Ferretti regards me as if I am completely mad. I’m ushered into another private room to get my hair washed with Shu Uemura shampoo, which contains precious oils. Then The Cut begins.
Ferretti’s not one for chat but I keep up a string of questions. I learn hairdressing is in his blood. His grandfather owned a barber’s near Parma in Italy. His mother had a small salon, and Ferretti began learning the family trade at 14. He started cutting hair for Armani’s shows when he was 18, and spent a decade in fashion before embarking on his mission.
‘I was obsessed with the idea of creating a haircut that made a woman’s life easier, that would work with any kind of hair,’ he says. ‘So I developed a new technique. I had to break the rules. I realised I had to move myself around the hair, not stand there like a pillar.’
He arches over my mine, as if he’s doing a yoga stretch, using scissors he designed himself. The blades have gaps so they snip only 18 per cent of the hair, which he says helps ‘give softness to the cut’.
His technique soon caused a buzz in the industry. Vidal Sassoon mentored him, and four years ago he signed up with L’Oreal as a global spokesman. He and his sister Lorenza, who co-developed The Method, teach it only to stylists they hand-pick for their salons.
And why the huge price ‘I raise my price so nobody wants me,’ he deadpans. Seriously
‘Seriously. I don’t want clients. That’s my goal. I have 20 hairspas. I want people to go to my guys who are cutting in the salon the whole time, they are better than me. They charge between 140 and 200. I am flying round the world. How can clients wait for me’ Talk about playing hard to get.
In 15 minutes, the cut is done; a shorter, shaggier style than the random layers I had. Ferretti doesn’t dry hair — presumably it’s beneath him — so I’m passed to a sidekick. Stylist Pol shows me that I could leave my hair like that, but dries it into curls for the camera. This is a key thing about a ‘Method’ cut; it can look as good left to its own devices as it does when slickly styled. I love it.
‘It’s not a proper haircut,’ Ferretti says, when I thank him. ‘That was a hair SOS.’ He tells me I must return in two months for an appointment with one of his minions. Even the most expensive haircut in the world doesn’t last for more than two months, it seems. He kisses me gravely on each cheek before hurrying off, taking a phone call in French.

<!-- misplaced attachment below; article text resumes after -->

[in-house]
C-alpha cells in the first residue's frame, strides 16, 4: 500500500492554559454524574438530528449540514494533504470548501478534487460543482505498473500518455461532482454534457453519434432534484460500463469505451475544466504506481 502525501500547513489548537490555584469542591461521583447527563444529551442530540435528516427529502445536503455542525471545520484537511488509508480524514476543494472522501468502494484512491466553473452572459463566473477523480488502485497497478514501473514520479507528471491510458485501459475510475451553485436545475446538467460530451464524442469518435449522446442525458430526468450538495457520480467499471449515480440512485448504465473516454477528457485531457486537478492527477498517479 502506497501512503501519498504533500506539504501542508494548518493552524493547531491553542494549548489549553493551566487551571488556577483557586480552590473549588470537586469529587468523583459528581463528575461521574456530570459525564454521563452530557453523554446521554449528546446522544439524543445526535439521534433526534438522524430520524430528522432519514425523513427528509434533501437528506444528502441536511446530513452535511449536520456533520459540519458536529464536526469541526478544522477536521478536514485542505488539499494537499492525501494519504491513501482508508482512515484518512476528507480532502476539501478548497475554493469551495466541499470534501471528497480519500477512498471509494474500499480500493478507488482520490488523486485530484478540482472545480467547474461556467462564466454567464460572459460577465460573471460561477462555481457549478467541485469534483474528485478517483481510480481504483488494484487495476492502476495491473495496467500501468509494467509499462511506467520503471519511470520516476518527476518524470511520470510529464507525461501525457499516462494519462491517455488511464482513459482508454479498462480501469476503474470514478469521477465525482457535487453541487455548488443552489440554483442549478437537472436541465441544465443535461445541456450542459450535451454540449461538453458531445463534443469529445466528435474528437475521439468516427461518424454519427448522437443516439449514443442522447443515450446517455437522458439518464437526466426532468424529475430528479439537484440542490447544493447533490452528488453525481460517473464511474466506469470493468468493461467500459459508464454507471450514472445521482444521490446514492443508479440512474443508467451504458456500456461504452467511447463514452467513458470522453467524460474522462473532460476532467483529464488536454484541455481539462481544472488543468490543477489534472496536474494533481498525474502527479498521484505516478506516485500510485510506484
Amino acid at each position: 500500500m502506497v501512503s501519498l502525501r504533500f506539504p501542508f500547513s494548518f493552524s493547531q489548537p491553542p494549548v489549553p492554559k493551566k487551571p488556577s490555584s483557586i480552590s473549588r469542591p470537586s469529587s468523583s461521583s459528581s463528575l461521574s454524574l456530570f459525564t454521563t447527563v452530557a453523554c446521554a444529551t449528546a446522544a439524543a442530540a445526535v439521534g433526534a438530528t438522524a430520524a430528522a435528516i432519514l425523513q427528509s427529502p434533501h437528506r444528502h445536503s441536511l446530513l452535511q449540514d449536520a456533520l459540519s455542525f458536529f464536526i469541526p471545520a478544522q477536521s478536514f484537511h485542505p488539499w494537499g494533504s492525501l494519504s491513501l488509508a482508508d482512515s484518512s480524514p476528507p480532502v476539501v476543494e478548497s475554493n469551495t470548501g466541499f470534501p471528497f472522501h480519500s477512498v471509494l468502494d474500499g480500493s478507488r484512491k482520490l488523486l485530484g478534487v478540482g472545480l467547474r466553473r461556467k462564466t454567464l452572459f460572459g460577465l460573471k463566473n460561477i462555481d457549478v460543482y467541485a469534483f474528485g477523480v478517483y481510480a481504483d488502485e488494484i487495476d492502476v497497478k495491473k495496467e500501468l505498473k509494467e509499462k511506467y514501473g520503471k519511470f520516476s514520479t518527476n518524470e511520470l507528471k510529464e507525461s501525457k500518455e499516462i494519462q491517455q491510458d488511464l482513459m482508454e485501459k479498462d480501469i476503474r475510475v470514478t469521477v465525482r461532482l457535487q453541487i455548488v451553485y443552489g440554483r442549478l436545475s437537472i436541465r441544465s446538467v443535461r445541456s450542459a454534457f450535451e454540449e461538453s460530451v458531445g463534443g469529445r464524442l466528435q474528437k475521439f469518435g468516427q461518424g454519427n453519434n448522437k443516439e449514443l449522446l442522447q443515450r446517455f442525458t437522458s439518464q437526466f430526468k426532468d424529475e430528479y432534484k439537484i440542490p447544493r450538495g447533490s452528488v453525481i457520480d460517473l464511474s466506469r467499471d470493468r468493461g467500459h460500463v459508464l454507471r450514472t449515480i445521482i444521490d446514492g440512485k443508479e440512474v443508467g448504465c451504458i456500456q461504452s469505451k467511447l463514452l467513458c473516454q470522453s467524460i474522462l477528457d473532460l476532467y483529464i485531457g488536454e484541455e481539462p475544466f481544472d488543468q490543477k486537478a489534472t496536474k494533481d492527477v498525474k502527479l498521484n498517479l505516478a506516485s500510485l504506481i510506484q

At home, my family say it looks nice but not 1,000-fantastic, and are more concerned with how long supper will be, which makes me feel marginally less than a million dollars.
Is it the most expensive haircut ever It’s certainly among them. Nicky Clarke and Paul Edmonds charge 500 for new clients, and Hollywood’s Chris McMillan, who is Jennifer Aniston’s long-term stylist, is said to have charged $1,000 (about 600) for Miley Cyrus’s bleached crop last month.
The most I’d want to pay is 100, and if it wasn’t for my job I’d go to Hair @17, my local salon in Paddington, London, where the brilliant Deon cuts my family’s hair for 25 a go.
Admittedly, my new style looks good — great, in fact. But still, I think, no 15-minute trim could be worth that hair-raising price.
Rossano Ferretti Hairspa, 17 St George Street, London W1 (020 7493 0555). Method cut from 140; cuts with Ferretti, 1,000.
HAIR HEROINE: NATALIE PORTMAN'S BLONDE MAKE-OVER
Celebrity colourist Karine Jackson gives her verdict on actress Natalie Portman’s colour change.
Natalie Portman is a fabulous example of how to go blonde in style. To do it, you need to determine your natural shade — you can go three or four levels lighter than this.
Natalie’s colour looks natural because it is broken up, especially near the roots, which makes regrowth easier to maintain. For a glossy finish, use an organic colour without ammonia. The latest technology uses heat to help hair absorb colour and is much less drying.
Blonde hair needs extra care, so wash with a shampoo containing silver, and nourish it with weekly protein-rich hair masks.